There was a "planned" and "surreptitious attack" to put idols inside the Babri masjid at Ayodhya on the intervening night of December 22-23, 1949 and some officials connived with Hindus and refused to remove them, Muslim parties said in the Supreme Court on Tuesday.
A 5-judge Constitution bench headed by Chief Justice Ranjan Gogoi, hearing the Ram Janambhoomi-Babri Masjid land dispute on 18th day, was told by senior advocate Rajeev Dhavan representing Muslim parties that the then deputy commissioner of Faizabad K K Nayar did not allow removal of idols despite a specific direction.
"The appearance of idols of deities inside Babri was not a miracle. It was a planned and surreptitious attack to put them on the intervening night of December 22-23, 1949," Dhavan told the bench, also comprising justices S A Bobde, D Y Chandrachud, Ashok Bhushan and S A Nazeer.
The lawyer, representing Sunni Waqf Board and one of the original litigants, M Siddiq, claimed that he knew the "inside story" and said that Nayar later contested Lok Sabha polls as a candidate of Bharatiya Jan Sangh.
On December 16, 1949, Nair sent a letter to the chief secretary of the state stating that a grand temple constructed by Vikramaditya was existing there before that was demolished by Babur in 1528, Dhavan said, adding, "This was Mr. Nayar's contribution".
He referred to photographs of internal parts of disputed site cited by Hindu parties and alleged that government officers including Nayar had violated the order to maintain 'status quo' at the site, which was attached on January 5, 1950 following the placing of idols inside, by allowing capturing of pictures.
"They (pictures) had no effects on the merits of the case," the bench observed.
"Of course, they have. Because, they have been used to say that treat it like a temple," Dhavan said, adding that the photographs allegedly contained sketches of Gods, Goddess, lotus and peacock and have been used by Hindus.
Dhavan said Hindus did not allow Muslims to pray and then said Muslims never offered 'namaz' since 1934.
"They say that the law of limitation and the doctrine of adverse possession will run against you, because we did not allow you to possess and worship," he said, countering the submissions that Muslims were not in possession and never offered prayers regularly.
"As a matter of fact, was there any action taken by Muslims," the bench asked.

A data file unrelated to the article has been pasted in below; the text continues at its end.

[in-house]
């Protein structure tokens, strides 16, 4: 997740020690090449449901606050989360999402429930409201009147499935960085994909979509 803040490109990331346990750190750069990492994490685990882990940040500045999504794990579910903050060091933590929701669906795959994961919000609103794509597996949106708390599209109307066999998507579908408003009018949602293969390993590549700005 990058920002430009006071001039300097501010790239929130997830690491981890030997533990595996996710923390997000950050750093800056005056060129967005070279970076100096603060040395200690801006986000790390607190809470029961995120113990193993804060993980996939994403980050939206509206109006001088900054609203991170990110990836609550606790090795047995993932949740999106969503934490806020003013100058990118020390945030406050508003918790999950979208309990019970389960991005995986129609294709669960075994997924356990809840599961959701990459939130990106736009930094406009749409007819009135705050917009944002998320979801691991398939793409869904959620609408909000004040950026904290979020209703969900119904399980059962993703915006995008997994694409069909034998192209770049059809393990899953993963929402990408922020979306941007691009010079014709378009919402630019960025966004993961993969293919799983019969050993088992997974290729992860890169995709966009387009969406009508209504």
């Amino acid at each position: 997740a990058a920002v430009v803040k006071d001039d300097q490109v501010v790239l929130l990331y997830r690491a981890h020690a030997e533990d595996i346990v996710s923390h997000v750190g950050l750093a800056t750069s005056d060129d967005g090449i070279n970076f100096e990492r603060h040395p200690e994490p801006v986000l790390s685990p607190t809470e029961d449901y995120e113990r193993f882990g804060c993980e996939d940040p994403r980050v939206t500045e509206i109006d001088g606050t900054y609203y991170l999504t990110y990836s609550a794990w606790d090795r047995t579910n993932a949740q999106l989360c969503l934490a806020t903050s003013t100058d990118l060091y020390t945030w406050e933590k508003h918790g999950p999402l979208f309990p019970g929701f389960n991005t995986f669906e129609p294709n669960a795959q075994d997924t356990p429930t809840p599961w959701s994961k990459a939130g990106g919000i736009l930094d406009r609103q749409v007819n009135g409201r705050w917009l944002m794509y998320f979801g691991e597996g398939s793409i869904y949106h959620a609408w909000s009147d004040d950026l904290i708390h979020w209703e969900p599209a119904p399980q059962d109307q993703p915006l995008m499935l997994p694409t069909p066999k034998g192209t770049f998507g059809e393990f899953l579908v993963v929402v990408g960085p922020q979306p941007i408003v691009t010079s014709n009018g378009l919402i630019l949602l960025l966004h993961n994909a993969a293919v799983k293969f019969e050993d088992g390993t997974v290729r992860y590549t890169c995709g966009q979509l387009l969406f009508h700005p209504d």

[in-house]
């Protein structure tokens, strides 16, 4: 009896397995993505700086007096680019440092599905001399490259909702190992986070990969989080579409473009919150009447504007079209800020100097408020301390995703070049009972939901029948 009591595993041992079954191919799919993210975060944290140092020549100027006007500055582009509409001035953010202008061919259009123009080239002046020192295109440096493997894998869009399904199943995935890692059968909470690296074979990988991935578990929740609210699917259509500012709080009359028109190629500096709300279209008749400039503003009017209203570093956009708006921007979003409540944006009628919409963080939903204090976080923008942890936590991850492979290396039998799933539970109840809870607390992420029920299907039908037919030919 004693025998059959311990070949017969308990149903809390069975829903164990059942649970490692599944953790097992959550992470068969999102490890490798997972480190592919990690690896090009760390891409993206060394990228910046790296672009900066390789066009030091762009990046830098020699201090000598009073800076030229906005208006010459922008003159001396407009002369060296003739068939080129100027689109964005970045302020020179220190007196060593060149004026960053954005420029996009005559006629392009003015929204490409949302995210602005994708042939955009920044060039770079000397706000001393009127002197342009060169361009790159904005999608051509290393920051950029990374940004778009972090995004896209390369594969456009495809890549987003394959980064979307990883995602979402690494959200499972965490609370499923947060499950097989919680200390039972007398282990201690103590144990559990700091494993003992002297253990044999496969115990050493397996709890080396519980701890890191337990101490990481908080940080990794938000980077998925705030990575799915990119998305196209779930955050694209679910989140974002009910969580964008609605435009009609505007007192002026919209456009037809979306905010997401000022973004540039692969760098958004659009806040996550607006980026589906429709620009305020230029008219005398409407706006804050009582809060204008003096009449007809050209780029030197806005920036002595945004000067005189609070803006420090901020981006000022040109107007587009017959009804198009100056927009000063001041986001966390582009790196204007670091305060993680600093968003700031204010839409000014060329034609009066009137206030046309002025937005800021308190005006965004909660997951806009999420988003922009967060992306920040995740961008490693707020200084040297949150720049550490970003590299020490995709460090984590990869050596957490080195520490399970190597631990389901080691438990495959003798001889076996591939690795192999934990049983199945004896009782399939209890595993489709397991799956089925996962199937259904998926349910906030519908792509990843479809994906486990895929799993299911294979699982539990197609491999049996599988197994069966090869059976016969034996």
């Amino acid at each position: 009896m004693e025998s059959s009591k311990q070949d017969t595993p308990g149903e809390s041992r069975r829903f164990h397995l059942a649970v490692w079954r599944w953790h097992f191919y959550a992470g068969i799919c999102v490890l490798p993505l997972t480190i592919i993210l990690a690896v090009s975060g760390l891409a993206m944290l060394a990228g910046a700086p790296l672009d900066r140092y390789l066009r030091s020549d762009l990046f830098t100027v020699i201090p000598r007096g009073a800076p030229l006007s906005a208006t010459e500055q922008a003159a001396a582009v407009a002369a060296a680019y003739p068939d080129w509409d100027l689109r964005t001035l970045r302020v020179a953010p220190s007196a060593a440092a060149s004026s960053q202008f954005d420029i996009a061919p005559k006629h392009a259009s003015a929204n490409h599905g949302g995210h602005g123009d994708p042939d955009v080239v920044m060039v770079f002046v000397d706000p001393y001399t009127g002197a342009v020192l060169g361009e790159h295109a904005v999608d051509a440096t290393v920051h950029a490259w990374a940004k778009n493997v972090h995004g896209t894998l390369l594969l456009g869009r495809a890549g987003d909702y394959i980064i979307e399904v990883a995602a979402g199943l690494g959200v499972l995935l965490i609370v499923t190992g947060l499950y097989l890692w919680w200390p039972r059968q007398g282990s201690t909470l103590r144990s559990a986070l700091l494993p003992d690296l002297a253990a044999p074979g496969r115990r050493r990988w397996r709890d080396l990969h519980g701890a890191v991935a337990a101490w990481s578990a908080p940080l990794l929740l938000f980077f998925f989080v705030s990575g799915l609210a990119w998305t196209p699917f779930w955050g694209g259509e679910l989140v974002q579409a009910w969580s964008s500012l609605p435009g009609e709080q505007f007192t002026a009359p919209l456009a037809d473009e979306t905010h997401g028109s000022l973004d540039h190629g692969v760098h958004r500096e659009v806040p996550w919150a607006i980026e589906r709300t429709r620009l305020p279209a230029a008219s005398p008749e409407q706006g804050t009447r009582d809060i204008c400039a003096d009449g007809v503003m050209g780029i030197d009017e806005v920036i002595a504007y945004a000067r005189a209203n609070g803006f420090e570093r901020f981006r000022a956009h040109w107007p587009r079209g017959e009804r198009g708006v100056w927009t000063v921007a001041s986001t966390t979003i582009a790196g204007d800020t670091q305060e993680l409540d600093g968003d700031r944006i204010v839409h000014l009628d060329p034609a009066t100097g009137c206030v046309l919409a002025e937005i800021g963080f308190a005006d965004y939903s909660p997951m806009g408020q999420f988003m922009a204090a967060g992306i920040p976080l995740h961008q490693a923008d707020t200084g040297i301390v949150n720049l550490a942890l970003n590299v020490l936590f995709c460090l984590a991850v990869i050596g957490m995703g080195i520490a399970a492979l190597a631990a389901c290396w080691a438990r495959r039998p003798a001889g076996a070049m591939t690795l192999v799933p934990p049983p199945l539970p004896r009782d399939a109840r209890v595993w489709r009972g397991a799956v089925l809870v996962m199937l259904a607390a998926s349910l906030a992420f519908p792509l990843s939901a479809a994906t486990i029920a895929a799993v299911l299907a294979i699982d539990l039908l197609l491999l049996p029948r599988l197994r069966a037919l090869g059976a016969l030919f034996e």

Dhavan said that Muslims had complained to Wakf inspector about it.
The keys of the site were with the Muslim side and they could not enter to offer prayer because it was locked after the attachment in 1950 and police did not let them in and they were scared.
The bench then asked as to whether the witness, who had alleged that Muslims were not allowed inside, was cross-examined. "We are only on the veracity of the statement of the witness".
Documents showed Muslims had been offering prayers on Fridays in the inner courtyard, Dhavan said and referred to sequence of events to highlight that Hindus planned to install idols and the local administration did not act despite the fact that there was a report in March, 1949 to this effect that something untoward may happen.
He referred to Jerusalem and said that it can be argued that two religious places were existing, but contending that there was no mosque would amount to telling a lie.
Dhavan extensively dealt with the alleged contradictions in the pleadings in two lawsuit filed by Hindu parties, Nirmohi Akahara and deity Ram Lalla.
He said 'Akahara' opposes the lawsuits of the deity and alleged that the case filed by "Ram Lalla' was "malacious" and the deity can only file the lawsuit through the shebait (devotee).
Dealing with the submission of 'Swaymbhu', he said that if the court accepts this then the entire land, due to the faith and spirit of the Hindu devotees, would assume the character of the divine and Muslims will be out of the suit property and as per Hindus "the janmsthan itself becomes the deity".
He said 'parikrama' is one of the forms of worshipping and it can be used to claim entitlement over the property.
The bench said the deity and the 'Janmsthan' the (birth place) have been made separate parties just to delineate the 'birthplace of the Lord Ram.
The bench asked Dhavan whether the claim of deity over the land, besides the central dome, rests on the 'Swaymbhu' arguments only.
It asked can the deity, which has been granted central dome as its birth place, can claim ownership over other places inside the site as there were 'Ram Chabutra and Sita Rasoi' also.
He said that Akhara was "impatient" and has filed the case to seek management and shebait right only and they are not seeking title of the property.
Akahara has made government officials as parties in its lawsuit filed 1959 and has alleged that Muslims conspired to get its property attached in 1950.
Muslims support the lawsuit of Akahara to the extent that it opposes the case of the deity, he said, adding that Akahara had alleged that the idols, which were put on 'Ram Chabutara' in outer courtyard, were shifted to inner courtyard and Muslims support it.
Dhavan would continue his arguments on Wednesday.
The Allahabad high court, in its judgment of 2010 on four civil lawsuits, had partitioned the 2.77-acre disputed land equally among the three parties -- Sunni Waqf Board, Nirmohi Akhara and Ram Lalla.
Fourteen appeals have been filed in the Supreme Court against the verdict.